Dashabahu, Daśabāhu, Dashan-bahu: 6 definitions

Introduction:

Dashabahu means something in Hinduism, Sanskrit. If you want to know the exact meaning, history, etymology or English translation of this term then check out the descriptions on this page. Add your comment or reference to a book if you want to contribute to this summary article.

The Sanskrit term Daśabāhu can be transliterated into English as Dasabahu or Dashabahu, using the IAST transliteration scheme (?).

In Hinduism

Shaktism (Shakta philosophy)

[«previous next»] — Dashabahu in Shaktism glossary
Source: Google Books: Manthanabhairavatantram

Daśabāhu (दशबाहु) (Cf. Daśabāhvī) refers to “one who has ten arms”, according to the Manthānabhairavatantra, a vast sprawling work that belongs to a corpus of Tantric texts concerned with the worship of the goddess Kubjikā.—Accordingly, “Nādamaṅgalyā (Vinayā) is in the north-east. She has the face of a bird and three eyes. She sits on a pig. She has ten arms [i.e., daśabāhvī] and is very fierce. In the right hands she holds a sword, lance, bow, double-headed drum, and skeleton; in the left, a dagger, a skull (kādya), trident, fetter, and goad. She has matted hair and is the goddess who bestows boons in the north-east. Worshipped, there is success in whatever one desires. Full of the sixteen energies, she, the guardian of the door, is beautiful”.

Shaktism book cover
context information

Shakta (शाक्त, śākta) or Shaktism (śāktism) represents a tradition of Hinduism where the Goddess (Devi) is revered and worshipped. Shakta literature includes a range of scriptures, including various Agamas and Tantras, although its roots may be traced back to the Vedas.

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Shaivism (Shaiva philosophy)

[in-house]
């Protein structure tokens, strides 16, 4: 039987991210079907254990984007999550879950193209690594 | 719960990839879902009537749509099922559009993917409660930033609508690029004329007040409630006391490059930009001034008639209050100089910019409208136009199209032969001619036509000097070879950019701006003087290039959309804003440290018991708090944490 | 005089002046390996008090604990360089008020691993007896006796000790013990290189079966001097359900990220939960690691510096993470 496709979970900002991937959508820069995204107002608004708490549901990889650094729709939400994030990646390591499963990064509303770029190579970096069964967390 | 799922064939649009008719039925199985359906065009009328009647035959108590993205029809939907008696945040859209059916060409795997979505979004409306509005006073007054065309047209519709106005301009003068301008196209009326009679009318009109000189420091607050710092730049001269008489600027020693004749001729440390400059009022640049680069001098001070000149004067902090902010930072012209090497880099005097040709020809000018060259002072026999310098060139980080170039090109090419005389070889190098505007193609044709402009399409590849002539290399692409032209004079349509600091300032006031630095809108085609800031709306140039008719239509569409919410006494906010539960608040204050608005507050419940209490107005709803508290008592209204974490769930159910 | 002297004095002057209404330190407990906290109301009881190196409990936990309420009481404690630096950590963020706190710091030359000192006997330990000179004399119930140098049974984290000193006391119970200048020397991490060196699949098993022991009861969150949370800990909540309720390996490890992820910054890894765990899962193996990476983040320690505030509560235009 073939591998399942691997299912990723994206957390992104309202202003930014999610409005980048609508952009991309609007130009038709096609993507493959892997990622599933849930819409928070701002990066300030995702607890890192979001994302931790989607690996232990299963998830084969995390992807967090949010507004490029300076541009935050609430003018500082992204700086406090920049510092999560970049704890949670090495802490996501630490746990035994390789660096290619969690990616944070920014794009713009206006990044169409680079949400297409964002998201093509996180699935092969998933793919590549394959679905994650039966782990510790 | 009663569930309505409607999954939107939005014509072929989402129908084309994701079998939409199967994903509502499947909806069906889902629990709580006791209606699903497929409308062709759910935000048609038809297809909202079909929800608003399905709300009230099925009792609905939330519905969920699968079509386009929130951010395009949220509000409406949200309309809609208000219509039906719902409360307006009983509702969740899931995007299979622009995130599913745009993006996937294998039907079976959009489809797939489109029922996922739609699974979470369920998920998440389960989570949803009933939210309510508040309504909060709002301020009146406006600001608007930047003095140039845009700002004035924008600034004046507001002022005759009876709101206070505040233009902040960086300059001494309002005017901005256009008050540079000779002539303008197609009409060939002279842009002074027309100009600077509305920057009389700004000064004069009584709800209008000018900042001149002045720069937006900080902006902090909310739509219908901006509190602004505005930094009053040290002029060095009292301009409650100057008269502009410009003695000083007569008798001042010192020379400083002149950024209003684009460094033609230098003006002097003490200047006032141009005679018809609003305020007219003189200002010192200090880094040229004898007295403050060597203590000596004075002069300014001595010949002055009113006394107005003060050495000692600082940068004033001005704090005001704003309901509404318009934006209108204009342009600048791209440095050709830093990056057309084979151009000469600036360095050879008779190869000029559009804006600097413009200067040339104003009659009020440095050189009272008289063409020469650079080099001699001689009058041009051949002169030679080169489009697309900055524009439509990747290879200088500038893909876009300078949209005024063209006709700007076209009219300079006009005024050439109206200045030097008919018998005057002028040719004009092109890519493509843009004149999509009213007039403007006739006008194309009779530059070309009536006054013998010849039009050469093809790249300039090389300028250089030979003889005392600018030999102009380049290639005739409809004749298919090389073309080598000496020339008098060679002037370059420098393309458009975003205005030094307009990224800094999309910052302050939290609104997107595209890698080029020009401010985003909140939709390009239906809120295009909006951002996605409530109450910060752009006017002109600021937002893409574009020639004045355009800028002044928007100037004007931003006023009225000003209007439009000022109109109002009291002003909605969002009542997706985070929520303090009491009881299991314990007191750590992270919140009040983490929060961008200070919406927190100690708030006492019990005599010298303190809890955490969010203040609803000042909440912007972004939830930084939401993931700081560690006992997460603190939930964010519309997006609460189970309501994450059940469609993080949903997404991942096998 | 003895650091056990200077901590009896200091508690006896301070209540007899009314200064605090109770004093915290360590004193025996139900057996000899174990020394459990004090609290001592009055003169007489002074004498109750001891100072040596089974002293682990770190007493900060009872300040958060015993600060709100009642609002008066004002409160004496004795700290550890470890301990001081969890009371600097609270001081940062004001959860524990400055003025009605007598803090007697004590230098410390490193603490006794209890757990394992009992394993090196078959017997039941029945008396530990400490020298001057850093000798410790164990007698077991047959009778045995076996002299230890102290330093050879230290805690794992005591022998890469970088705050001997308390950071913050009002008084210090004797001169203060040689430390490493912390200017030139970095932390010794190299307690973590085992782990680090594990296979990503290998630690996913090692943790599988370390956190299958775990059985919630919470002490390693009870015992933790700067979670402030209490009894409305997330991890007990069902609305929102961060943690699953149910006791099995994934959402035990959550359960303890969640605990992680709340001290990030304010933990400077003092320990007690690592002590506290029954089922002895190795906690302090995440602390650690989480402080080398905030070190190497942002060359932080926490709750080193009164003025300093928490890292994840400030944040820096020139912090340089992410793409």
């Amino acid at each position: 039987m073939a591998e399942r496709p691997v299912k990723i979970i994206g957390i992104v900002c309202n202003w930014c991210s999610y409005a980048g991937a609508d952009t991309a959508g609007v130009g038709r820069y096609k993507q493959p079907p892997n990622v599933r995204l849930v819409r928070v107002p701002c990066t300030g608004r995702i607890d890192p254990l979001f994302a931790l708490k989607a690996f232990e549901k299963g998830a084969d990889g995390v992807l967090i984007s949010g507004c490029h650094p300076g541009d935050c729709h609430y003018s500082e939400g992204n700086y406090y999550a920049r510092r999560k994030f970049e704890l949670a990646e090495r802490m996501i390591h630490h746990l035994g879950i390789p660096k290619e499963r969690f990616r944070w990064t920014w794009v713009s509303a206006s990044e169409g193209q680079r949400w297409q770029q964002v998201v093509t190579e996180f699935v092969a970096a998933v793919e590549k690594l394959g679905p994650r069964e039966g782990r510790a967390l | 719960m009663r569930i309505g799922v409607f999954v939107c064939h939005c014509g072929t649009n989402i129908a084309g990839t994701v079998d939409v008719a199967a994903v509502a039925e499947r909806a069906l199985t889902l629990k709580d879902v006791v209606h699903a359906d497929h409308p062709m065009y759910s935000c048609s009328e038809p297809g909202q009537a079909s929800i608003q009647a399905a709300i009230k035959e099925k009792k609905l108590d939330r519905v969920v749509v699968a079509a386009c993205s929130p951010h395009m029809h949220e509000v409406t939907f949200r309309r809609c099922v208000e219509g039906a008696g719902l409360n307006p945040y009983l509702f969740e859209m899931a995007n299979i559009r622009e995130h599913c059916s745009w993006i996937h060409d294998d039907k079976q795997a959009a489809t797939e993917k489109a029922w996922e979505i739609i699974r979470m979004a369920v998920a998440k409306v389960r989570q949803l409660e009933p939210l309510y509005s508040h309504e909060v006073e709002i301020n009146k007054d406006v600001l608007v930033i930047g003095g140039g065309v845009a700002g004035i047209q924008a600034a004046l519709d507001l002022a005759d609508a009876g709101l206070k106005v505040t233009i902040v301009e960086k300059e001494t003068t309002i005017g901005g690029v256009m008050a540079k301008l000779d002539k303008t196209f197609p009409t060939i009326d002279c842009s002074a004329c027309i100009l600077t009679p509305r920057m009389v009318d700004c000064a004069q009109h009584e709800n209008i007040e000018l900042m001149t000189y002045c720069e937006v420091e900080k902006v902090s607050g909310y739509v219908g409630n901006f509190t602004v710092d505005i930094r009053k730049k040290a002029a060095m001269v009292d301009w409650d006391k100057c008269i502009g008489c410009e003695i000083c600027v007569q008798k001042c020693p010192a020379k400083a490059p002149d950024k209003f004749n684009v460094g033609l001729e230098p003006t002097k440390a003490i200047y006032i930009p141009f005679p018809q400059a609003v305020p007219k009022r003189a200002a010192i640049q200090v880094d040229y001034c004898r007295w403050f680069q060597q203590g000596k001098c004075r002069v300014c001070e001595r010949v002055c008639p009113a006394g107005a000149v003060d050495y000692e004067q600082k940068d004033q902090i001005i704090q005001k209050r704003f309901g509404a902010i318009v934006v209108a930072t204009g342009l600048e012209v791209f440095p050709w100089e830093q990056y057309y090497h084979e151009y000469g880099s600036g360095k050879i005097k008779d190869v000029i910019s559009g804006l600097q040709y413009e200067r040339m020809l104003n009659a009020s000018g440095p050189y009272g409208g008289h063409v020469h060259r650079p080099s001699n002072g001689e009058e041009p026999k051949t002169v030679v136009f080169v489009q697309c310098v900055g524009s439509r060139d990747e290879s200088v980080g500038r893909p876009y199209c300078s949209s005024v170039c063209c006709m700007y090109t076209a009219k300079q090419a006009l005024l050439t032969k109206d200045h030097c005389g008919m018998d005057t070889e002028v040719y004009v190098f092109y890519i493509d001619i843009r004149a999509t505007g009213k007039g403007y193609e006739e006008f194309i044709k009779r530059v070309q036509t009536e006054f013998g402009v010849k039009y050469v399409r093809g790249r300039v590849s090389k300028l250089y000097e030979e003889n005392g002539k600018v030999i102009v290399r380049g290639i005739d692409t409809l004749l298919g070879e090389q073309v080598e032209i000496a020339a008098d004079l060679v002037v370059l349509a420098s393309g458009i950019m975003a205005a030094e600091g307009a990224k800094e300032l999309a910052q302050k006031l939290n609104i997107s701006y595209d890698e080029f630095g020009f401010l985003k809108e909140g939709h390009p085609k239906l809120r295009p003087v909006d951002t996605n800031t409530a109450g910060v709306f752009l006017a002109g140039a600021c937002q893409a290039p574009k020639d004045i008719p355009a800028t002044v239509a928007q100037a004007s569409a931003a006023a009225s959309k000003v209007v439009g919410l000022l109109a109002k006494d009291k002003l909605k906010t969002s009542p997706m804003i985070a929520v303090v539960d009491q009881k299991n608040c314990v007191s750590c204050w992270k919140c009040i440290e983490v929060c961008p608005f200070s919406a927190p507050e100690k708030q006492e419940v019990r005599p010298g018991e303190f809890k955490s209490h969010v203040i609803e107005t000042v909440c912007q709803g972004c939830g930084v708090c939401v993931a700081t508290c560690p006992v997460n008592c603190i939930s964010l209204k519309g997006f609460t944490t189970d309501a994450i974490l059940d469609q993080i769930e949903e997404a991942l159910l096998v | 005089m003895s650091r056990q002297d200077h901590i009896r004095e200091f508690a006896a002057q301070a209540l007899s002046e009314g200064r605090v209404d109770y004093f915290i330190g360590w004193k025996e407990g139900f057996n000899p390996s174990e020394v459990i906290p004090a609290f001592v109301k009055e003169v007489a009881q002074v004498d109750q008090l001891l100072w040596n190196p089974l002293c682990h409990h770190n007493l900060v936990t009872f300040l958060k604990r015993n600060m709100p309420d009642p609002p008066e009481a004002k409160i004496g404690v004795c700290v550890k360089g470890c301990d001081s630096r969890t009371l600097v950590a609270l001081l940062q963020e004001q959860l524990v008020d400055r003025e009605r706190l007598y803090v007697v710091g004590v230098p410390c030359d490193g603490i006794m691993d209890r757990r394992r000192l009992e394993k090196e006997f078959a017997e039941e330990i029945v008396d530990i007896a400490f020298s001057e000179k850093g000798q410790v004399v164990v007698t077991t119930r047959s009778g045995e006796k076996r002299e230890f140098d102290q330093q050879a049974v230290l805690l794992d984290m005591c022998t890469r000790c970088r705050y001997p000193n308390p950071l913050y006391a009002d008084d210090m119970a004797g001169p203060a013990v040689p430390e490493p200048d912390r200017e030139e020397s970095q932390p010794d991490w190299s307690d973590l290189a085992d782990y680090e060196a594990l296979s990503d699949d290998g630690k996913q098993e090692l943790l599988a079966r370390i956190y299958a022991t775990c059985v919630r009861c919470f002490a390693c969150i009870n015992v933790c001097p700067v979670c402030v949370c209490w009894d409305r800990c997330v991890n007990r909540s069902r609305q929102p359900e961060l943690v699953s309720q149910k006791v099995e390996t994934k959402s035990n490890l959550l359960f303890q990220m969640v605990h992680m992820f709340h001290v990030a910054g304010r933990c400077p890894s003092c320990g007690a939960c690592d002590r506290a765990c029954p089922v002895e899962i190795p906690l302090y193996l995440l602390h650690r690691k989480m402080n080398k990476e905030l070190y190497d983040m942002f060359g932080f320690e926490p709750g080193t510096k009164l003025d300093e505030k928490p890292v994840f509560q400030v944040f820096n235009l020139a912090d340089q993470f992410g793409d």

[«previous next»] — Dashabahu in Shaivism glossary
Source: Google Books: Manthanabhairavatantram (shaivism)

Daśabāhu (दशबाहु) refers to “one who has ten arms” and is used to describe Svacchanda, according to the Śrīmatottara-tantra, an expansion of the Kubjikāmatatantra: the earliest popular and most authoritative Tantra of the Kubjikā cult. Accordingly, “O goddess, Svacchanda is in the middle, within the abode of the triangle. Very powerful, he has five faces with three times five flaming eyes. He has ten arms [i.e., daśabāhu] and, very fierce, is adorned with many garlands, ornaments, necklaces and anklets. He has beautiful matted hair and the half moon is his crest jewel. O beloved, the face in the east is white like cow’s milk, it shines brilliant white. Generating great energy, contemplate it thus. One should think that the northern face is like the young rising sun, the form of a pomegranate flower and (red) like a Bandhūka”.

Shaivism book cover
context information

Shaiva (शैव, śaiva) or Shaivism (śaivism) represents a tradition of Hinduism worshiping Shiva as the supreme being. Closely related to Shaktism, Shaiva literature includes a range of scriptures, including Tantras, while the root of this tradition may be traced back to the ancient Vedas.

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Languages of India and abroad

Sanskrit dictionary

[«previous next»] — Dashabahu in Sanskrit glossary
Source: DDSA: The practical Sanskrit-English dictionary

Daśabāhu (दशबाहु).—an epithet of Śiva.

Derivable forms: daśabāhuḥ (दशबाहुः).

Daśabāhu is a Sanskrit compound consisting of the terms daśan and bāhu (बाहु).

Source: Cologne Digital Sanskrit Dictionaries: Monier-Williams Sanskrit-English Dictionary

Daśabāhu (दशबाहु):—[=daśa-bāhu] [from daśa] m. ‘ten-armed’, Śiva, [cf. Lexicographers, esp. such as amarasiṃha, halāyudha, hemacandra, etc.]

[Sanskrit to German]

Dashabahu in German

context information

Sanskrit, also spelled संस्कृतम् (saṃskṛtam), is an ancient language of India commonly seen as the grandmother of the Indo-European language family (even English!). Closely allied with Prakrit and Pali, Sanskrit is more exhaustive in both grammar and terms and has the most extensive collection of literature in the world, greatly surpassing its sister-languages Greek and Latin.

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